Photo credit: lapiz-lazuli

On the other hand, I was a little dismayed at the congee (rice porridge). It was like regularly cooked rice poured with meat stock. The rice and the stock didn't even blend coherently, because the rice wasn't sticky nor short-grained and the sauce was greater than the rice that the grains looked like they're free flowing in the bowl. I just took a couple of spoonfuls and never refilled my bowl with it. There was a consensus at our table about this dish, but my uncle managed to finish half of it.

Thick Noodles...

crystal_jade_hk

Photo credit: lapiz-lazuli

There was another noodle dish that we ordered. It literally looked like lomi. It was my uncle's order so I was shy to take a bite. Don't know how it really went, but from its stock and color, it looked more palatable than its Filipino counterpart (FYI, I don't like lomi). Note: book cover judging is mostly inaccurate.

Delightful Dimsum

restaurants_at_hongkong_airport

Photo credit: lapiz-lazuli

As for the dimsum, they're quite good actually. Grandma managed to eat up the rest of the mini siopaos because she really liked it. My mom finished up the Xiao Long Bao.

restaurant_at_hk_airport

Photo credit: lapiz-lazuli

I thought we needed to reorder a couple more of these, but because other dishes weren't finished, I just kept the thought to myself.

Condiments

There were three condiments per table. I can't remember the two, but one was vinegar and neither one was soy sauce nor fish sauce. Probably pepper (ok, so not a condiment) and something else.

It really took us a long time to eat up our orders. We ate, then chatted for a while, rinse and repeat. The menu was even changed to lunch menu but I think we were just 3/5th finished then.

When Paying...

When you order, a receipt would be given to you. You musn't lose it because you'll present it to the cashier when paying. Our table was just beside the cashier so I figured out what the receipt was for.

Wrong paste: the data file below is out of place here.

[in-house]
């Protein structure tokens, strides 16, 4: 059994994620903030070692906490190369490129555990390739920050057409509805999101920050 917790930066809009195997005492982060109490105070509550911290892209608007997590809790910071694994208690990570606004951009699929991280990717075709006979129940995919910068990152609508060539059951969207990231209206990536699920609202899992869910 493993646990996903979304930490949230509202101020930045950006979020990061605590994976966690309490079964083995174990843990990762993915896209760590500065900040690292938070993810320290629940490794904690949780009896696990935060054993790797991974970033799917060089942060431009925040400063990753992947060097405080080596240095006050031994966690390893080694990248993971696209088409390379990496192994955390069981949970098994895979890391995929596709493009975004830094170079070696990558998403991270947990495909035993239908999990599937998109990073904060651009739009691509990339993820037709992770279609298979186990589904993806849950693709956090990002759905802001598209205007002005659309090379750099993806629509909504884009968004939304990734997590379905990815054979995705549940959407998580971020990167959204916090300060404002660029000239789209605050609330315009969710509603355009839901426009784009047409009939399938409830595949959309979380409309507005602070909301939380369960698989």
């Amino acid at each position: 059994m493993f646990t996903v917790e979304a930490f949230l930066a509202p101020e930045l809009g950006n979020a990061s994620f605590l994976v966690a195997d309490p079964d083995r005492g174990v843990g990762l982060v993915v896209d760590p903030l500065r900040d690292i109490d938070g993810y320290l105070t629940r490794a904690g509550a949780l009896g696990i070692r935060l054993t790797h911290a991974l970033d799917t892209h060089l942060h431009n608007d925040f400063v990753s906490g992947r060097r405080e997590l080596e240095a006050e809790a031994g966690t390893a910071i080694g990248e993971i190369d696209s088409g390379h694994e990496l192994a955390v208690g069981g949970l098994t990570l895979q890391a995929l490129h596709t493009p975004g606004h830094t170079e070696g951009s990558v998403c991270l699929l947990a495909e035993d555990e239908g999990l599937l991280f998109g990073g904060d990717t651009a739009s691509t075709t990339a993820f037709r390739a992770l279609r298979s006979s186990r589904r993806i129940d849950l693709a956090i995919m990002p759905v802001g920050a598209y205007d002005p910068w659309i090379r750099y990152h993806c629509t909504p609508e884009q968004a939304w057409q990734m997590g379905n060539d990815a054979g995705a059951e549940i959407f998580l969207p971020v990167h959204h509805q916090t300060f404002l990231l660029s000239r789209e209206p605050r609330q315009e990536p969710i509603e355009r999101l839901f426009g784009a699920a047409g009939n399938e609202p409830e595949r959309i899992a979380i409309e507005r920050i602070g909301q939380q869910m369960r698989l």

Here in the Philippines, you order and after you eat, you ask for a receipt inside a small leather folder. You'd then call out for a waiter, hand back the folder with money or your card, and if you pay with cash, wait for your change. You can leave some change for tipping, but in Hong Kong, I think a casual restaurant tipping is not encouraged. And you have to fall in line to the cashier to pay. I've experienced this in restos we've eaten in Hong Kong (where you'd have to go to the cashier), except at Bubbagump.

Recommendation?

Video credit: lapiz-lazuli via bitlanders.com

Would I recommend Crystal Jade? I reckon there's Crystal Jade here in Manila. Well, if you've got money to burn, why not? It's a Michelin-starred restaurant, and that's saying a lot. I just don't know if the taste would be as authentic as in Hong Kong. It's kind of ironic, but it's cheaper there (and yet, breakfast menus are really cheaper). From zomato, they scale that the budget is around 2000php for two, so I'm really thankful for my aunt treating us.

Until next time, avid readers! Thanks for dropping by. But before you go, here's some nice Querlo chat survey about restaurants:

 

Disclaimer: Pictures, videos and writeup are owned/made by lapiz-lazuli. Views and opinions in this blog post are truthful but subjective and are not influenced by sponsorship of any sort.

 



About the author

lapiz-lazuli

I'm an oceansoul who likes reading and learning stuff.